Tiel - a city between acceleration and relaxation
A design study of plan analysis, cognitive mapping, and strategy.
General social background.
The assignment concerns the issue of what will happen in the physical-spatial system and layout of the urban fabric under the influence of changing social relationships and their corresponding user features. This is an interesting, although certainly not a shallow assignment, in view of the development of society, the free market, and the increasing need of various administrative bodies to deregulate some of their tasks. The ever growing demand of citizens for more self-determination in organising their direct living environment also plays an important role.
Characteristics of the location.
Tiel is a relatively small community with a historical inner city situated on the river Waal. The town lies in an environmentally protected zone (the Betuwe) between the urban conglomerations of the Randstad and the Arnhem-Nijmegen junction. It has no specific significance in regional terms, since there are several towns with similar qualities and features in the vicinity. Nevertheless, in view of the surrounding infrastructure, the position of the town is exceptional. It is surrounded on almost all sides by elements that have direct significance for the higher planning and infrastructural level of scale, yet are of merely indirect relevance to Tiel itself (Waal, Amsterdam-Rhine canal, Betuwe railway line, etc.) The town has developed trapped between these infrastructural lines, and new expansion proposals to the east and west do not seem to indicate a transgression of those boundaries.
Opportunities and possibilities
. Tiel is a town with unprecedented opportunities. There is an abundance of both urban and environmental qualities and the municipal council is very keen on action. In order to realise an effectively functioning public domain with a strong identity, it is necessary to develop a coherent vision on this great potential. Tiel exists like a ‘stop’ between intersecting lines of acceleration; it is an urban concentration in an environmental gradient.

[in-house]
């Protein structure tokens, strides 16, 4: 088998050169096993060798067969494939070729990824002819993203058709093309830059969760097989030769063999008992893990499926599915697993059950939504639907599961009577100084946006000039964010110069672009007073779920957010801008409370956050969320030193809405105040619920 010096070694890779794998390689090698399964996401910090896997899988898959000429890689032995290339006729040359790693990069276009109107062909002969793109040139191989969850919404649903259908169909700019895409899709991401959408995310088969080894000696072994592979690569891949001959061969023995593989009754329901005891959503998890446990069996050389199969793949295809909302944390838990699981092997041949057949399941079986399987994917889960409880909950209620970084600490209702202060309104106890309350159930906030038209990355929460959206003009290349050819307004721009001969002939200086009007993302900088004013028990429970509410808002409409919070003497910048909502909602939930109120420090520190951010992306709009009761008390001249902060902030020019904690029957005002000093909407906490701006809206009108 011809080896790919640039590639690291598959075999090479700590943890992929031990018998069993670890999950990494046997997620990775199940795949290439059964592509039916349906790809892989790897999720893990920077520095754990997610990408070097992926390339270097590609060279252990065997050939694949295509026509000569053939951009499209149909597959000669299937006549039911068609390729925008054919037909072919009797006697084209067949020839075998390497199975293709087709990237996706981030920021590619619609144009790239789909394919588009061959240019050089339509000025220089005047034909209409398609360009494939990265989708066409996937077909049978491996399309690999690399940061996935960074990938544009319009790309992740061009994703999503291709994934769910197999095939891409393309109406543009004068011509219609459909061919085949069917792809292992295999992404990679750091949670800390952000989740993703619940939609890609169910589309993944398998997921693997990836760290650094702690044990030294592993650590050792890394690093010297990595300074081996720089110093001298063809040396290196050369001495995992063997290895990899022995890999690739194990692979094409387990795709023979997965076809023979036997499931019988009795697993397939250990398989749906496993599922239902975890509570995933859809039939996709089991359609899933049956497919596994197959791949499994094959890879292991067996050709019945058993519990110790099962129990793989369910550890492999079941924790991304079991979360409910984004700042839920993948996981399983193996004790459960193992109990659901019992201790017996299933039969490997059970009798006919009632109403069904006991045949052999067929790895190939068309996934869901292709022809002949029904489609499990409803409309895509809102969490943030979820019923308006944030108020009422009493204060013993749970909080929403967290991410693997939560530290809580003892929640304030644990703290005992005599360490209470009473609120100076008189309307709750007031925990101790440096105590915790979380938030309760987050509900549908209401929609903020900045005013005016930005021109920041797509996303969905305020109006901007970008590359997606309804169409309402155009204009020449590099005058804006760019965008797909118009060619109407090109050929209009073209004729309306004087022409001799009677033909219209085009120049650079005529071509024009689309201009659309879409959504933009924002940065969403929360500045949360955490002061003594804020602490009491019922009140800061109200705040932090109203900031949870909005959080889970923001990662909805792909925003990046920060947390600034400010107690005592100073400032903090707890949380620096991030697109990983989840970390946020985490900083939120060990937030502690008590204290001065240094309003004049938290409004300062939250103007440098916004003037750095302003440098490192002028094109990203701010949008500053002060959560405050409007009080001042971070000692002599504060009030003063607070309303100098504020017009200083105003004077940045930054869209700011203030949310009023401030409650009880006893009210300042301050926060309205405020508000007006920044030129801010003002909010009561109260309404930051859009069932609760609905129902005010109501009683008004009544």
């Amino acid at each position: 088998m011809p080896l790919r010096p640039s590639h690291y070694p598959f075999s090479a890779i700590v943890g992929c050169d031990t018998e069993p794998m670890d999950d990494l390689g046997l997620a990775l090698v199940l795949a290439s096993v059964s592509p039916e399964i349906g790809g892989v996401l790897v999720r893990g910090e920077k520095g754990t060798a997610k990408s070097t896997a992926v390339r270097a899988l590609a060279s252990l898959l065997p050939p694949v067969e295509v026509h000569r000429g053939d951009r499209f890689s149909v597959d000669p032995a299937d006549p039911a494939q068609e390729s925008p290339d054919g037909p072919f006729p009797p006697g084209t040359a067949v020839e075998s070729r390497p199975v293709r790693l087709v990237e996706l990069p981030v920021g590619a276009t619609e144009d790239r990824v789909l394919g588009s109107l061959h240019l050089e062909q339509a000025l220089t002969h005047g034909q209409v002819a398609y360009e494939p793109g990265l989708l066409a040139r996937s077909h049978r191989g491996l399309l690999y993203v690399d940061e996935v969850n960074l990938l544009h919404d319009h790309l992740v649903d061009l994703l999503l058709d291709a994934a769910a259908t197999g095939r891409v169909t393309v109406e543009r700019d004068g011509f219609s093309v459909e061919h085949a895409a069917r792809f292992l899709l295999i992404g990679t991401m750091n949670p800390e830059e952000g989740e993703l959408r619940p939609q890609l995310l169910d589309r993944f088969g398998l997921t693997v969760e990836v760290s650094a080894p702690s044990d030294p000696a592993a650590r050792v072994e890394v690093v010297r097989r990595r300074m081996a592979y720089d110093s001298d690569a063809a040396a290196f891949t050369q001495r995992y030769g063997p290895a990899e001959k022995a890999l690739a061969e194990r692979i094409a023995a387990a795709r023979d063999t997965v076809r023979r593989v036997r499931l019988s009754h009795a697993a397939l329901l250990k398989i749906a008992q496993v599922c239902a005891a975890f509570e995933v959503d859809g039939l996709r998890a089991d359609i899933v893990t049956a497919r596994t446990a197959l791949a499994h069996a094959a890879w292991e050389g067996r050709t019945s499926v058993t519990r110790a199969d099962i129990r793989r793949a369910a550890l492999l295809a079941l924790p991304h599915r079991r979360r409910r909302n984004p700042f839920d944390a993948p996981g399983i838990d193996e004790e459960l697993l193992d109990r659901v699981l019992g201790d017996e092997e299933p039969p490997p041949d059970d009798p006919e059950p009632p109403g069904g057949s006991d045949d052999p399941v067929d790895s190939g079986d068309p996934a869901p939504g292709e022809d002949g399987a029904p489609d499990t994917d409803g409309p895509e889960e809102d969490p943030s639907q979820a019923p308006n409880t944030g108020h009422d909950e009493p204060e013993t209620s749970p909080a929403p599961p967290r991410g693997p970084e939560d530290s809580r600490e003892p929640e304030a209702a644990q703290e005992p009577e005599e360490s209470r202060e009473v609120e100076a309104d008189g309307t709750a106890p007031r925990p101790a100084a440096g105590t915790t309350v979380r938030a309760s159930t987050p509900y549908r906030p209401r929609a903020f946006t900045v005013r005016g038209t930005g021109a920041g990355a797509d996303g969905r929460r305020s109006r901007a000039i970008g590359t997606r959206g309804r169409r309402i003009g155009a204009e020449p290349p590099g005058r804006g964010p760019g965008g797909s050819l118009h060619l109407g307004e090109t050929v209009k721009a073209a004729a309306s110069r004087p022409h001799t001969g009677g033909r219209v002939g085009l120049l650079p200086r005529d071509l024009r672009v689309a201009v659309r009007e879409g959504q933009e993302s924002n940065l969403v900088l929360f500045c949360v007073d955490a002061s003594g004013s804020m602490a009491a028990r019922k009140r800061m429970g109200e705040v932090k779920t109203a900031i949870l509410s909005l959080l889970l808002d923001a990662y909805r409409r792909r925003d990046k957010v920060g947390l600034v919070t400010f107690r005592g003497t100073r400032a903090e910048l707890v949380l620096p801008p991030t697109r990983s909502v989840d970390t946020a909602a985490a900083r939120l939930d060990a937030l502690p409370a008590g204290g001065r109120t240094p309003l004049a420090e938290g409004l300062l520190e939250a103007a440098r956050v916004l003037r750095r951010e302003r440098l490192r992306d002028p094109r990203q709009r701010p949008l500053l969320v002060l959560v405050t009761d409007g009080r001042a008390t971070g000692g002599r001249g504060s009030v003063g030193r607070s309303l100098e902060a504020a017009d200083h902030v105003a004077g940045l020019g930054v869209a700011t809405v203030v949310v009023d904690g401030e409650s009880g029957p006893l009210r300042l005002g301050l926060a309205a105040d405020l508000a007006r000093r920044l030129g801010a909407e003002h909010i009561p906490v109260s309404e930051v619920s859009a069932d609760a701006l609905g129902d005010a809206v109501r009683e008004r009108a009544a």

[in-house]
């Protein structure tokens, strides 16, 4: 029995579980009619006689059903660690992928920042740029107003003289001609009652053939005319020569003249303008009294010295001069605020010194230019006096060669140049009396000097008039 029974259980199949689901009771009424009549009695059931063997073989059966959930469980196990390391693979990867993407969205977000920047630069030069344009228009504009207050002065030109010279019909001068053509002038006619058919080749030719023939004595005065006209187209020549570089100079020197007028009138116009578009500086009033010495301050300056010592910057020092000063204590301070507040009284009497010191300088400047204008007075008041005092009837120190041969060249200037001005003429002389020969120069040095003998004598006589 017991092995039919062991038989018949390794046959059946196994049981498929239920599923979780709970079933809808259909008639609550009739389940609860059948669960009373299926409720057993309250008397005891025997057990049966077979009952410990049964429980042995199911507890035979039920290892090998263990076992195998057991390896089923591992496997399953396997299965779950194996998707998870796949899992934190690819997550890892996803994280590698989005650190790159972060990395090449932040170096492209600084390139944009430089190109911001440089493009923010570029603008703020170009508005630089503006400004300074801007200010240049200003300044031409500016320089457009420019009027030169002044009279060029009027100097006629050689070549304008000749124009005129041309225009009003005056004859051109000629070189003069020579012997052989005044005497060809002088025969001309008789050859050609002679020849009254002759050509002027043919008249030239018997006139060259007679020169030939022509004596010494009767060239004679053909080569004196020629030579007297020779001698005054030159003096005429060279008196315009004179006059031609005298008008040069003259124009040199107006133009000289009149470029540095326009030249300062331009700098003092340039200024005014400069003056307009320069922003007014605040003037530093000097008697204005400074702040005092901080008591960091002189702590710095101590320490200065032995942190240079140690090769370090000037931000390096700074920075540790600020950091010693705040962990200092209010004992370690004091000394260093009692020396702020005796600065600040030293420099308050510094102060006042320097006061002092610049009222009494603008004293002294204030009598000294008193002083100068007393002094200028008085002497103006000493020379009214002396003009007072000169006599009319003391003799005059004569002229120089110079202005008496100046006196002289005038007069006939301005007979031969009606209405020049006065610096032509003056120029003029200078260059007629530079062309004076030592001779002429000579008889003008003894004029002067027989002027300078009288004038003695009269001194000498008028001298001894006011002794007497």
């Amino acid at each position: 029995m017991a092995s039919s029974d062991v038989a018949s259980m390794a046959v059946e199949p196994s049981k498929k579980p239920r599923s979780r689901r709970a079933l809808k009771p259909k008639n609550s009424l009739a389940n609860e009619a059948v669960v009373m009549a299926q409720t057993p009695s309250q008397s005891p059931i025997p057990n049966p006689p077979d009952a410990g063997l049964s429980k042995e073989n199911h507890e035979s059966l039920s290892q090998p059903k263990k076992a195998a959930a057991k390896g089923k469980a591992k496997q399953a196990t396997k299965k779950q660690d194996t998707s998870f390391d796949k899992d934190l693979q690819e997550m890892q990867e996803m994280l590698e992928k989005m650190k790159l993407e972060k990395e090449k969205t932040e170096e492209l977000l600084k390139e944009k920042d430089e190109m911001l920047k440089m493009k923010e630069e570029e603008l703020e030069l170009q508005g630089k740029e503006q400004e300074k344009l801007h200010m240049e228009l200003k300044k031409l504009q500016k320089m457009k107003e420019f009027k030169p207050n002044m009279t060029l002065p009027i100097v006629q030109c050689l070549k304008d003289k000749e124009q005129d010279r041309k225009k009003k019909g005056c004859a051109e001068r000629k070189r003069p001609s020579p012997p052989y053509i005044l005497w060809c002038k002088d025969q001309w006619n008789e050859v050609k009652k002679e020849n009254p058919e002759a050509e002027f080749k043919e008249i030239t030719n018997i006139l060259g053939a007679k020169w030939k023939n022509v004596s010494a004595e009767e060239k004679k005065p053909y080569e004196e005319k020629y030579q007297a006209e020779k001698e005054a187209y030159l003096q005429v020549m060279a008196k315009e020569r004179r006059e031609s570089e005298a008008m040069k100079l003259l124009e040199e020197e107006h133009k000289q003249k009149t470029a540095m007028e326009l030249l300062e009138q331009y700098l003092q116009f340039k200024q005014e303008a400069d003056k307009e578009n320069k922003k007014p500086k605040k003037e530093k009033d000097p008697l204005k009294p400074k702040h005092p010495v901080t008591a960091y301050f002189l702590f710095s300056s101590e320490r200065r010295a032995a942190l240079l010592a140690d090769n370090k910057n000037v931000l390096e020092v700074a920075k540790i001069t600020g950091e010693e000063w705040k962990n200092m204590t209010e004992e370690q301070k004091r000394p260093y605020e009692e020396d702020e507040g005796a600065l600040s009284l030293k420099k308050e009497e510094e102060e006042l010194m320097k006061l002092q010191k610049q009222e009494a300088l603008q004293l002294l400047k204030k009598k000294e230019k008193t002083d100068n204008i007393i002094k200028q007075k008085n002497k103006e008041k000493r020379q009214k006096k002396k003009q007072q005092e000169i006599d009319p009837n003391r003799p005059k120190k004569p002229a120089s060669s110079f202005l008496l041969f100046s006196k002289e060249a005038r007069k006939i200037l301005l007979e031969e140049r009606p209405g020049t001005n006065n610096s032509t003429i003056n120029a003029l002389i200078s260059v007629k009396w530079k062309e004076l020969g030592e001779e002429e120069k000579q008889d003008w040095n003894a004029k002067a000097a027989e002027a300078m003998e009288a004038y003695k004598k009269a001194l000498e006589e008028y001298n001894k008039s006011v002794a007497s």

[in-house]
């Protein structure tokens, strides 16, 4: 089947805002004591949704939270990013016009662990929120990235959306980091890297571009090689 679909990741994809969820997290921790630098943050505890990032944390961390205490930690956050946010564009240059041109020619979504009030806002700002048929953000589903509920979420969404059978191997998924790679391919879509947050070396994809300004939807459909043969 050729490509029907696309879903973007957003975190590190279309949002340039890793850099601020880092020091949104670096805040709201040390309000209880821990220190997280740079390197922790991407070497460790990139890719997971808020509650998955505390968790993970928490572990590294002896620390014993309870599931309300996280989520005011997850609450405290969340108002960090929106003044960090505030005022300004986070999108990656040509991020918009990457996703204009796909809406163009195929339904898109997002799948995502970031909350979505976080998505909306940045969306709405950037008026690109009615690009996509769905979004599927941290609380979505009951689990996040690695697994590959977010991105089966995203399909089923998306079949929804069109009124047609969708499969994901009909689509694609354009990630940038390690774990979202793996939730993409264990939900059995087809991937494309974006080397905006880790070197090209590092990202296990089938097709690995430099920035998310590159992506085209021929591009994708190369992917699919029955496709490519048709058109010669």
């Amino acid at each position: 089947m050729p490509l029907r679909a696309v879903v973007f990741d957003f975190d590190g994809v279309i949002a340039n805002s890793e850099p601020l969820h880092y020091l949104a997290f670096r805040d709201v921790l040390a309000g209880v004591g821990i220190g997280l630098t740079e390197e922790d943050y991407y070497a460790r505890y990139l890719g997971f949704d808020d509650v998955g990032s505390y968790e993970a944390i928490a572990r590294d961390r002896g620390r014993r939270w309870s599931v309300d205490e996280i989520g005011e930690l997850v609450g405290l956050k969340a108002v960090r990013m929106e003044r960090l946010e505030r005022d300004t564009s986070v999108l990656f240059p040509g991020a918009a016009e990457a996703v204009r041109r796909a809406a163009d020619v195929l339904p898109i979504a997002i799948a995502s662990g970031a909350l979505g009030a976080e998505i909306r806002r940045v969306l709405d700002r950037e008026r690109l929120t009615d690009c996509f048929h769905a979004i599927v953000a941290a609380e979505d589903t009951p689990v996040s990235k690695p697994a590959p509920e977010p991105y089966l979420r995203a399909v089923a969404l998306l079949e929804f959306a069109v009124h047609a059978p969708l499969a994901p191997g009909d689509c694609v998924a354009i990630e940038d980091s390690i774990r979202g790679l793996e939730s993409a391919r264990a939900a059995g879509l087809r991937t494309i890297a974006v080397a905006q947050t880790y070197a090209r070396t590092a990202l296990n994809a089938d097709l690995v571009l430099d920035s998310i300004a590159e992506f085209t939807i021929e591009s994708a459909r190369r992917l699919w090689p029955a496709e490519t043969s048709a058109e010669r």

Method of approach and research.
The general theme of the assignment concerns the transformation of landscape and urban patterns; The relationships between time, handling and context are the subject of study and design. The way in which the specific features of the separate levels of scale are visualised depends on the individual chosen aspect or topic. Products from the students primarily originate from the didactic assignment (corresponding to the educational curriculum). Of course, any issues put forward by the municipality also play a role, but it is self-evident that these will be less dominant in the formulation of the individual research and design starting points that form the basis of the various plans.
Motivation and starting points.
The plans represent a set of interesting possibilities and a measure of spontaneity and candour with regard to both the social and the spatial problems of the town. Despite the occasionally mediocre drawings skills and reduction capabilities due to lack of experience, the motives that underpin the plans are well worth further examination. Young, up-to-date people who have set their sights on the future have formulated them.
Design analysis as an instrument.
Elaboration and presentation primarily relate to the ‘form’ component of the designs. When the ‘form’ proposals are reduced to their structural characteristics by means of retrospective processing, a coherent pallet of ideas and spatial-functional interventions emerges, corresponding with the underlying motives. The individual elaborations can subsequently be brought together again within a single diagram, thus producing an overview of the specific elements and areas that are of strategic significance in the whole assortment of interventions and levels of scale.